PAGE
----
Does this help clarify a wee bit more what I have been trying to explain to you, amigo? I glad to be hear conversing with you and not out partying on a Saturday night... something my wife and I no longer are interested in. :)

by Subject Sigma on

Mntmynd, again I agree with you about fear in the defending side, but in my opinion this is a consequence of the attack, not a cause of war. You write "I clearly visualize fear as the primary instigator behind war... a lopsided one, granted, as the aggressor attacks with lust or greed versus the defense reacting with fear of possible loss of that which is being protected."
I, personally, consider "reacting with fear" a consequence of the first attack. Remove the attack, and you dont have the war. Remove the reaction caused by fear (impossible, but do it just as theoretical example), you still have a genocide or a war where the defender would act for self defense or for many other reasons.
It is just a matter of where you put the division from causes to consequences in a long chain of facts.

by Jay Mejia on

Occam's razor was declared in a much simpler time. Not sure I agree that the officer was out to shoot a kid. The kid is 6'3 and 300 lbs. If someone came bullrushing to you, and you had a gun...I lived in the hood with teenage bullies like these.

Let's not rush to judgment.

Three sides to the story, yours, mine and the truth.

by mtmynd on

Sigma, how about meeting up and having a few beers and a good plate of Mexican food? It'd be a great way to know each other. ;)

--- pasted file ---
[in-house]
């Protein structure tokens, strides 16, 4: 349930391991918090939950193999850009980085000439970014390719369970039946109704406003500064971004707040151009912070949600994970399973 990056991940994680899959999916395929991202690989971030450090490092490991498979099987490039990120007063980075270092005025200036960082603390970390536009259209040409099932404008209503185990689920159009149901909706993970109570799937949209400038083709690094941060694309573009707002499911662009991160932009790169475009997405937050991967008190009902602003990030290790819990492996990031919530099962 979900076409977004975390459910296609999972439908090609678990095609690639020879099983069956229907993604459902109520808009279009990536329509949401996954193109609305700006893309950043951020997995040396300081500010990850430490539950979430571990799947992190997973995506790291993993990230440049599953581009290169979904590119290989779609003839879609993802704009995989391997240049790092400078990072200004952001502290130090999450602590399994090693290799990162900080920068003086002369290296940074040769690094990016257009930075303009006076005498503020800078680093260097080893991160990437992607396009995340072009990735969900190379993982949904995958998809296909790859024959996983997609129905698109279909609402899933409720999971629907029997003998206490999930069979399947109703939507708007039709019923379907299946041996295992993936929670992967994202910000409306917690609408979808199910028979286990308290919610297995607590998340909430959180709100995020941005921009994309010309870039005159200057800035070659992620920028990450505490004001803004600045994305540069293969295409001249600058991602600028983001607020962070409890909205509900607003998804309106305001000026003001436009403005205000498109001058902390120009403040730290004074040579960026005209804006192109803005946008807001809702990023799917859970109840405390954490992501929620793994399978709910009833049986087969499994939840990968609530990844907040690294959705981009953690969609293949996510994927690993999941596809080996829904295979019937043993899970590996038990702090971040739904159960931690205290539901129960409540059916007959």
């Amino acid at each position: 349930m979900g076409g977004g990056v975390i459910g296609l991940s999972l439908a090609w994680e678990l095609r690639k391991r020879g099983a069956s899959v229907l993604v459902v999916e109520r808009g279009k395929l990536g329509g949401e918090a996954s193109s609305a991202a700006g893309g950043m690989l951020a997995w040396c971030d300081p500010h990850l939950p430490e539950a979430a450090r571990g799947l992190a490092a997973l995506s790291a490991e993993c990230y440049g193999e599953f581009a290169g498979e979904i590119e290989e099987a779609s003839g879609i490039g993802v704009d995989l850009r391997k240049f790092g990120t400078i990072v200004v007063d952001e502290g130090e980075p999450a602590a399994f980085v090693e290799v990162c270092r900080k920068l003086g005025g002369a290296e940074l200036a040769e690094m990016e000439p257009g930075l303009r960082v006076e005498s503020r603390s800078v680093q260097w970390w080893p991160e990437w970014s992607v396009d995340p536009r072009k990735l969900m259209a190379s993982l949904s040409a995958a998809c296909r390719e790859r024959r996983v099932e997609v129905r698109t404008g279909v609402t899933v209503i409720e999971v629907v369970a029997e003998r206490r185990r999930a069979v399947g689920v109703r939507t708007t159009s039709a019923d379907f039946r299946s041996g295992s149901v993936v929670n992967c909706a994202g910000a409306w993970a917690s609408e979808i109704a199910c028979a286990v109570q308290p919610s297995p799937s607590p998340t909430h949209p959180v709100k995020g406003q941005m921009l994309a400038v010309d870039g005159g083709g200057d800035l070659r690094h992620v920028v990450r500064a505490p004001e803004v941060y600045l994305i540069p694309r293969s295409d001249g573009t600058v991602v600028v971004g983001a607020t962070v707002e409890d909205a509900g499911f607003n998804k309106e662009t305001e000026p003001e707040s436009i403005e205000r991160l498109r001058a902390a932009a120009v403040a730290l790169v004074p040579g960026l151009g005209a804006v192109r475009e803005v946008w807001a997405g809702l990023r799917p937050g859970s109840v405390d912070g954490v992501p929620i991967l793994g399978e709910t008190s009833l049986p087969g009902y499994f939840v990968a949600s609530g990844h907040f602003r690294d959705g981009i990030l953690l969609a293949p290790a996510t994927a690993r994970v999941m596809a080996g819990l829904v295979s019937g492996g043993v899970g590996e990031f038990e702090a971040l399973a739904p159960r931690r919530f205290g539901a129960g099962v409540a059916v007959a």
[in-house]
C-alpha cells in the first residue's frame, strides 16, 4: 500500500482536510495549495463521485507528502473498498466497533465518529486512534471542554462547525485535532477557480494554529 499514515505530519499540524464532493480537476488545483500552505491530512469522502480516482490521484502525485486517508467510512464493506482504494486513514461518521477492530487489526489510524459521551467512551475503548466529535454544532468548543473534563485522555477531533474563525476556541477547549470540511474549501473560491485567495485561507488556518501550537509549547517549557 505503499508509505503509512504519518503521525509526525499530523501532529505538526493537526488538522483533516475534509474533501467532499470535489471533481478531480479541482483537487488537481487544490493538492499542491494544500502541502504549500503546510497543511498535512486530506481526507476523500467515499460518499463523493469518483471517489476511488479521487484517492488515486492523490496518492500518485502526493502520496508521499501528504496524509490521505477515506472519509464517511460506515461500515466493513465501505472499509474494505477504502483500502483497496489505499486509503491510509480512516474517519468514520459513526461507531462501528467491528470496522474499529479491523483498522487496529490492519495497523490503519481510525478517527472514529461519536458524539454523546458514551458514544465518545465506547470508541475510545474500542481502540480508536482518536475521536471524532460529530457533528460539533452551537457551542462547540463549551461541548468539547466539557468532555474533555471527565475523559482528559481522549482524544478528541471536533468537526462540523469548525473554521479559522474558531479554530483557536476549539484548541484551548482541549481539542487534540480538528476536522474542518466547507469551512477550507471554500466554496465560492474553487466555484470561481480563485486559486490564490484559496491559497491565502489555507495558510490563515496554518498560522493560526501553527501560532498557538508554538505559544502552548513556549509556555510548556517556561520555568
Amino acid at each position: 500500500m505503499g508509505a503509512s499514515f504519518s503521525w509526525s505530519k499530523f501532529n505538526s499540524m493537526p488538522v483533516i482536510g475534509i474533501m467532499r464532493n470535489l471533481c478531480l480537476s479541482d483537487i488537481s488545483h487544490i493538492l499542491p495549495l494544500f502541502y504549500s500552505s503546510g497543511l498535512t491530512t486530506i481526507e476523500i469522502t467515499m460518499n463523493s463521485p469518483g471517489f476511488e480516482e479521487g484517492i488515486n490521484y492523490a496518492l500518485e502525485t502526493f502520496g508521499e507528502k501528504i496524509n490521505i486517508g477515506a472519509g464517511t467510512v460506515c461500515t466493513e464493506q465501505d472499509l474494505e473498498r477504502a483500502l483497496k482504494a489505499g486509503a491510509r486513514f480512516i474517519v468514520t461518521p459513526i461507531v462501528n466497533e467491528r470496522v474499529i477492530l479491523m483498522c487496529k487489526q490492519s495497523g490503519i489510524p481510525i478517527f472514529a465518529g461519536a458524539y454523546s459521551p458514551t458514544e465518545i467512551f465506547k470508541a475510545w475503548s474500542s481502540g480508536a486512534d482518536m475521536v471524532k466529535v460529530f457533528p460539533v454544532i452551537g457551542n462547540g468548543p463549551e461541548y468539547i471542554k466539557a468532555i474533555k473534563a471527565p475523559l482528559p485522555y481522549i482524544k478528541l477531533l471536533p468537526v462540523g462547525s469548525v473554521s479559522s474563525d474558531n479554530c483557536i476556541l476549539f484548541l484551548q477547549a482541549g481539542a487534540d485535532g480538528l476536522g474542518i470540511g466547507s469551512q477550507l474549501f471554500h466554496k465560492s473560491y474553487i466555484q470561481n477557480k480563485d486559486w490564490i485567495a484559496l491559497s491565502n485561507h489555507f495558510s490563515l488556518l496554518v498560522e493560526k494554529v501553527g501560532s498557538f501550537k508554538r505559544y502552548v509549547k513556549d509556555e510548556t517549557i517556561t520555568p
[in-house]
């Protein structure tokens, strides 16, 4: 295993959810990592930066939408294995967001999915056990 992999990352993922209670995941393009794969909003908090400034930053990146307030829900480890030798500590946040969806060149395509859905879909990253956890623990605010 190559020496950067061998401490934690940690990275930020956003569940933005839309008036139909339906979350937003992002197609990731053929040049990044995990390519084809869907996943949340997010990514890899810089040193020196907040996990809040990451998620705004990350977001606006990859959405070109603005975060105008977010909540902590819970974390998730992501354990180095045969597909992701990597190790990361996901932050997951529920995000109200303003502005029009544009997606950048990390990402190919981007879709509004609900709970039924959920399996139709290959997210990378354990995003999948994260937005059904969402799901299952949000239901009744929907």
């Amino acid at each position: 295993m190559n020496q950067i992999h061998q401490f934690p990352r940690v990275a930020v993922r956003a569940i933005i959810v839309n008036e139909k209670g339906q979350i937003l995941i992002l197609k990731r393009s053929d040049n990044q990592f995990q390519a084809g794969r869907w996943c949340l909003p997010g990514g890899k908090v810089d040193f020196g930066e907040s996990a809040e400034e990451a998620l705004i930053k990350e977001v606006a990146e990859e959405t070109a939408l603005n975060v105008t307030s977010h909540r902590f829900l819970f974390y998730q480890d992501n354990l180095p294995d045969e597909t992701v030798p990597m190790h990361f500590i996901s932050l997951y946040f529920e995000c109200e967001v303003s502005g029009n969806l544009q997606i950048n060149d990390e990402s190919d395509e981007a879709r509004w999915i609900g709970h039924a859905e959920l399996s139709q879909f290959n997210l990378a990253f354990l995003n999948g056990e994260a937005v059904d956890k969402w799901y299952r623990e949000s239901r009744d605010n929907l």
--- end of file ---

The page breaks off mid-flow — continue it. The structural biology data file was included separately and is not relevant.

Anyhoo..why would this aggressor even spend any time assessing the opponent if he wasn't concerned (initial fear response)? Do unto others before they do unto you? That saying is said *NOT* because it's b.s..

Re: "Remove the attack, and you don't have the war." Of course but is it that simple? We're dealing with hu'man emotions and fears here when we are speaking of war and it's reasons for occurring. It's important to accept the fact "all wars begin between the ears." The attack you speak of is already in play far after the mind has conceived and rationed the war.

It is very probable, given hu'man play at work here, that the worry (another level of the fear factor) of what an opposition *might* do becomes a defensive reaction even though there is no immediate threat personally. (re: Obama and ISIS 3 months ago?) The illusive "what if', (another level of the 'fear factor"), can easily come into play in hopes of thwarting any violent action being taken against this presumption of a threat.

Conversely, it is very likely ISIS leadership (Abu Bakr al-Baghdadi), views U.S. power as threatening to that His ultimate goal, a Muslim Caliphate. U.S. bombs our own military machinery stolen by ISIS which is being used by the same leader to create a caliphate according to the strict laws of this choosing. That leadership feels powerful, powerful enough to literally walk over Iraqi soldiers and thru action by fear scare the innocents into submission and if not simply eliminate them. That success the leadership had gave him a sense of bravado that he feels can conquer the U.S. and western world. He is responding to his own inner fear with an exaggerated sense of self-importance which is the primary cause of this entire situation. Akin to the Nazi Third Reich, he continues marching forward overtaking small towns and villages with Baghdad as one of his trophy wins. With that he would (hopefully in his mind) be honored and revered by the Muslim world. But inside there is without question a fear knowing this action will have an adverse reaction and that mean it will come tumbling down. I call it karma.. what goes around comes around...? There is an instinctive signal within us, hu'manity, that either 'listens' to this instinct or ignores it.